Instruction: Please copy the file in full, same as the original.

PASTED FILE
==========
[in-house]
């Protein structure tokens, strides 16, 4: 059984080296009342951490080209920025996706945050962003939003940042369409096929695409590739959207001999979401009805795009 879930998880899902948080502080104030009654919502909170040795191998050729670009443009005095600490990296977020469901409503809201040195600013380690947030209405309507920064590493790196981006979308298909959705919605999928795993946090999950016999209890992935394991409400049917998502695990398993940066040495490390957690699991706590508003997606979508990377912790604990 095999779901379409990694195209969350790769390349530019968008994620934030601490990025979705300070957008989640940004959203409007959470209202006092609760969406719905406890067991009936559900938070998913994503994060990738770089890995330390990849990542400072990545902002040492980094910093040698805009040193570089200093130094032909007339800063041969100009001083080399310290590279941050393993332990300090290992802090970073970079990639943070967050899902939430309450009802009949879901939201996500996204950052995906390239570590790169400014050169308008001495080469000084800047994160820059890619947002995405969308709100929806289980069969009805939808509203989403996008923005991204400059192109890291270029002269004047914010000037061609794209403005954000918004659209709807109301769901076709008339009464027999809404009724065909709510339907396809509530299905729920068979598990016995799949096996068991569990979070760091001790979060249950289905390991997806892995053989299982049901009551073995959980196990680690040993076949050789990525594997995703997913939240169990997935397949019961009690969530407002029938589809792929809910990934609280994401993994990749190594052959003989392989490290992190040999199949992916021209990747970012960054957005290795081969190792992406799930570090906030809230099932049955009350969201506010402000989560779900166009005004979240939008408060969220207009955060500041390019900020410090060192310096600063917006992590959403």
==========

[in-house]
């Protein structure tokens, strides 16, 4: 059984080296009342951490080209920025996706945050962003939003940042369409096929695409590739959207001999979401009805795009 879930998880899902948080502080104030009654919502909170040795191998050729670009443009005095600490990296977020469901409503809201040195600013380690947030209405309507920064590493790196981006979308298909959705919605999928795993946090999950016999209890992935394991409400049917998502695990398993940066040495490390957690699991706590508003997606979508990377912790604990 095999779901379409990694195209969350790769390349530019968008994620934030601490990025979705300070957008989640940004959203409007959470209202006092609760969406719905406890067991009936559900938070998913994503994060990738770089890995330390990849990542400072990545902002040492980094910093040698805009040193570089200093130094032909007339800063041969100009001083080399310290590279941050393993332990300090290992802090970073970079990639943070967050899902939430309450009802009949879901939201996500996204950052995906390239570590790169400014050169308008001495080469000084800047994160820059890619947002995405969308709100929806289980069969009805939808509203989403996008923005991204400059192109890291270029002269004047914010000037061609794209403005954000918004659209709807109301769901076709008339009464027999809404009724065909709510339907396809509530299905729920068979598990016995799949096996068991569990979070760091001790979060249950289905390991997806892995053989299982049901009551073995959980196990680690040993076949050789990525594997995703997913939240169990997935397949019961009690969530407002029938589809792929809910990934609280994401993994990749190594052959003989392989490290992190040999199949992916021209990747970012960054957005290795081969190792992406799930570090906030809230099932049955009350969201506010402000989560779900166009005004979240939008408060969220207009955060500041390019900020410090060192310096600063917006992590959403």